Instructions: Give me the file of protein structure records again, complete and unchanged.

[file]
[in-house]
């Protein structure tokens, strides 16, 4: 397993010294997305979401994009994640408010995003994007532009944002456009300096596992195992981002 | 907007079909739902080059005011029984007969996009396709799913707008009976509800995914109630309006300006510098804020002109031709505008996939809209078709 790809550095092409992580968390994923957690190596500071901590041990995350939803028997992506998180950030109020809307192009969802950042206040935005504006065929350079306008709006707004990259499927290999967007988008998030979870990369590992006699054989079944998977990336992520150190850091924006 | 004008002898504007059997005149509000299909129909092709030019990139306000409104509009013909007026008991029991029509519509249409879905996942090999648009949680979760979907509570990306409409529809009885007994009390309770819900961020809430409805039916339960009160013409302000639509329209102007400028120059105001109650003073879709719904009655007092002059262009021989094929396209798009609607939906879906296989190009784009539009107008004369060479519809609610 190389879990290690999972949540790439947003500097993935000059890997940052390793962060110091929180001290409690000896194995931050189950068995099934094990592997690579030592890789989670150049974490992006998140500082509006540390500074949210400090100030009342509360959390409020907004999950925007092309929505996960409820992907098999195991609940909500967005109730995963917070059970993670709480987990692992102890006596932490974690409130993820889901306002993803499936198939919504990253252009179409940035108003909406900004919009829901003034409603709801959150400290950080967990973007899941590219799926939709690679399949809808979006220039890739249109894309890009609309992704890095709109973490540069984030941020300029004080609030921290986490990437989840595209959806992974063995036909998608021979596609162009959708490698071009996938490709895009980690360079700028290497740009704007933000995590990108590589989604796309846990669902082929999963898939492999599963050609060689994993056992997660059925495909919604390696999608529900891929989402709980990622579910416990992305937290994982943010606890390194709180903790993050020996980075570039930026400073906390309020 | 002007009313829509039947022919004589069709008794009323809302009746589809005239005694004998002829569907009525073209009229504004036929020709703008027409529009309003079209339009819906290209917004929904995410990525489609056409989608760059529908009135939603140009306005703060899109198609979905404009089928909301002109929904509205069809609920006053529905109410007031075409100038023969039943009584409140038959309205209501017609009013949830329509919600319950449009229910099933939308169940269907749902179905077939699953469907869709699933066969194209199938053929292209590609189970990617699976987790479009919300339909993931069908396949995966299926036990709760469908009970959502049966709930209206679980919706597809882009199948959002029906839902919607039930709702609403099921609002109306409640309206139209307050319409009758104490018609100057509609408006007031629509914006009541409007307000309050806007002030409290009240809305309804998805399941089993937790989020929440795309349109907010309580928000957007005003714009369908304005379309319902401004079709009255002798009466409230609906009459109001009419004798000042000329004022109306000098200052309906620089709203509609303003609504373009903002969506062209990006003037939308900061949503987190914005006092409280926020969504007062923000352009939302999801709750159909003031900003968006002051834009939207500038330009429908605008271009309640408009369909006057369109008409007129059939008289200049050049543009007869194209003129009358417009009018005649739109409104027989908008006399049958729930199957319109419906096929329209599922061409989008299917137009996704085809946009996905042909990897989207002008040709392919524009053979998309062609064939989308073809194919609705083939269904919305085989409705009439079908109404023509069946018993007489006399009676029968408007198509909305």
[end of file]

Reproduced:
[in-house]
């Protein structure tokens, strides 16, 4: 397993010294997305979401994009994640408010995003994007532009944002456009300096596992195992981002 | 907007079909739902080059005011029984007969996009396709799913707008009976509800995914109630309006300006510098804020002109031709505008996939809209078709 790809550095092409992580968390994923957690190596500071901590041990995350939803028997992506998180950030109020809307192009969802950042206040935005504006065929350079306008709006707004990259499927290999967007988008998030979870990369590992006699054989079944998977990336992520150190850091924006 | 004008002898504007059997005149509000299909129909092709030019990139306000409104509009013909007026008991029991029509519509249409879905996942090999648009949680979760979907509570990306409409529809009885007994009390309770819900961020809430409805039916339960009160013409302000639509329209102007400028120059105001109650003073879709719904009655007092002059262009021989094929396209798009609607939906879906296989190009784009539009107008004369060479519809609610 190389879990290690999972949540790439947003500097993935000059890997940052390793962060110091929180001290409690000896194995931050189950068995099934094990592997690579030592890789989670150049974490992006998140500082509006540390500074949210400090100030009342509360959390409020907004999950925007092309929505996960409820992907098999195991609940909500967005109730995963917070059970993670709480987990692992102890006596932490974690409130993820889901306002993803499936198939919504990253252009179409940035108003909406900004919009829901003034409603709801959150400290950080967990973007899941590219799926939709690679399949809808979006220039890739249109894309890009609309992704890095709109973490540069984030941020300029004080609030921290986490990437989840595209959806992974063995036909998608021979596609162009959708490698071009996938490709895009980690360079700028290497740009704007933000995590990108590589989604796309846990669902082929999963898939492999599963050609060689994993056992997660059925495909919604390696999608529900891929989402709980990622579910416990992305937290994982943010606890390194709180903790993050020996980075570039930026400073906390309020 | 002007009313829509039947022919004589069709008794009323809302009746589809005239005694004998002829569907009525073209009229504004036929020709703008027409529009309003079209339009819906290209917004929904995410990525489609056409989608760059529908009135939603140009306005703060899109198609979905404009089928909301002109929904509205069809609920006053529905109410007031075409100038023969039943009584409140038959309205209501017609009013949830329509919600319950449009229910099933939308169940269907749902179905077939699953469907869709699933066969194209199938053929292209590609189970990617699976987790479009919300339909993931069908396949995966299926036990709760469908009970959502049966709930209206679980919706597809882009199948959002029906839902919607039930709702609403099921609002109306409640309206139209307050319409009758104490018609100057509609408006007031629509914006009541409007307000309050806007002030409290009240809305309804998805399941089993937790989020929440795309349109907010309580928000957007005003714009369908304005379309319902401004079709009255002798009466409230609906009459109001009419004798000042000329004022109306000098200052309906620089709203509609303003609504373009903002969506062209990006003037939308900061949503987190914005006092409280926020969504007062923000352009939302999801709750159909003031900003968006002051834009939207500038330009429908605008271009309640408009369909006057369109008409007129059939008289200049050049543009007869194209003129009358417009009018005649739109409104027989908008006399049958729930199957319109419906096929329209599922061409989008299917137009996704085809946009996905042909990897989207002008040709392919524009053979998309062609064939989308073809194919609705083939269904919305085989409705009439079908109404023509069946018993007489006399009676029968408007198509909305």